The latest industrial output estimates from the National Statistical Office indicate an across-the-board loss of momentum in December with overall production growth slowing to 4.3% year-on-year, from November’s 7.3% pace. While activity was unchanged or moderated across all the three constituents of the Index of Industrial Production — mining, manufacturing and electricity — the largest sector manufacturing, with a weight of almost 78%, was the biggest drag as the expansion decelerated to 2.6%, from the preceding month’s 6.4% increase. Assessed on a sequential or month-on-month basis, mining and manufacturing posted slowdowns, with only electricity growing 7.6% in the wake of November’s contraction of 1.5%. Manufacturing, where the sequential growth slowed by more than 2 percentage points to 4.7%, from 6.9% in the previous month, was weighed down by three of the six use-based sectors including consumer durables, consumer non-durables and capital goods. The three categories reflect a broader trend in the economy. For one, private consumption is still to regain an enduring footing notwithstanding a post-pandemic surge in pent-up spending most visible in the services sector. Production of consumer durables shrank 10.4% year-on-year and 2.2% sequentially in December, after rebounding in November following festival demand. Non durables experienced a sharp sequential deceleration, with growth braking to 7.4% month-on-month.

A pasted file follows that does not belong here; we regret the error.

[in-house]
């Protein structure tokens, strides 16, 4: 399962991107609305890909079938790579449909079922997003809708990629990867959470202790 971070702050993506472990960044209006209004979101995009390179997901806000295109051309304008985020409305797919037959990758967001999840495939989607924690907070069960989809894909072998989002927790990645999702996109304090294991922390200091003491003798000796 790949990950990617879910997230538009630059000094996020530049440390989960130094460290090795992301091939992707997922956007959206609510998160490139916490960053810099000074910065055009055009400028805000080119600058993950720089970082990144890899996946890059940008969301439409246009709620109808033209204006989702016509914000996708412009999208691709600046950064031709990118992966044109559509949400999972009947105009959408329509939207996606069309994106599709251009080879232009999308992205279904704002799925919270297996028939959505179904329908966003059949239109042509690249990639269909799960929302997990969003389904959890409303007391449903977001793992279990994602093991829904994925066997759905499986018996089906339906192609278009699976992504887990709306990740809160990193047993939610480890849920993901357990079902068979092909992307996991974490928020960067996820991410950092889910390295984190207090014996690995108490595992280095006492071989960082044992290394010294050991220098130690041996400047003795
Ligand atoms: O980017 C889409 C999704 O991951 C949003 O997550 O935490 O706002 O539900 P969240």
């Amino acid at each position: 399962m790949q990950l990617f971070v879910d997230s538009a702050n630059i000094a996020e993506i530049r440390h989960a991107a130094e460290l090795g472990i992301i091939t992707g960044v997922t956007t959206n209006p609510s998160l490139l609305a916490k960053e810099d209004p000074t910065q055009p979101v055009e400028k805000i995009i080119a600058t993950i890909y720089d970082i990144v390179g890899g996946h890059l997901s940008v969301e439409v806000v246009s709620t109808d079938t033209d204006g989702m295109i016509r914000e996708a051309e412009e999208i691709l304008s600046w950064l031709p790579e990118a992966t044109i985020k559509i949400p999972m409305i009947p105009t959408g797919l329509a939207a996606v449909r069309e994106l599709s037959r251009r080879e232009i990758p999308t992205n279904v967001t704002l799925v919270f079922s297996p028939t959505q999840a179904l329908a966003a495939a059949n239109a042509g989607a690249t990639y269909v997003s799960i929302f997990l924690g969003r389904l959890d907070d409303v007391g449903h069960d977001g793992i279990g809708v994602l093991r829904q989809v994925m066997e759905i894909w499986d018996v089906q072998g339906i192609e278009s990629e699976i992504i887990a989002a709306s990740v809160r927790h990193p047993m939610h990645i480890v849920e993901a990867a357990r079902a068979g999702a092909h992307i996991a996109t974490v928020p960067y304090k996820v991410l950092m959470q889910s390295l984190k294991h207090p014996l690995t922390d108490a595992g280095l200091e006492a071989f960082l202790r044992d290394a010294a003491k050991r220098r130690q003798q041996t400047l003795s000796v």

The capital goods data point to continuing uncertainty on the private sector investment front. Production of the plant and machinery ordered when expanding or starting ventures is struggling to sustain momentum, with output growth sliding appreciably both sequentially and year-on-year. In December, growth from a year earlier in the segment slowed to 7.6%, compared with November’s 21.6%. Month-on-month, the slowdown was starker with output barely inching up 0.2%, after expanding 13% in November. However, primary and infrastructure and construction goods offer hope that some positive momentum can be built on with the right policy measures. While the sequential pace of growth for primary goods output quickened to 9.2% from 1.1%, the month-on-month advance for infrastructure and construction ticked up to 4%, from November’s 3.2%. With the RBI’s survey of the manufacturing sector’s outlook indicating firms expect some softening in order books and overseas demand in the current quarter, a lot will hinge on policy staying supportive. The Union Budget’s plan to provide a push for infrastructure through a substantial increase in the government’s capital expenditure should provide a big fillip to construction goods and is likely to feed through to other sectors as well in the coming months.
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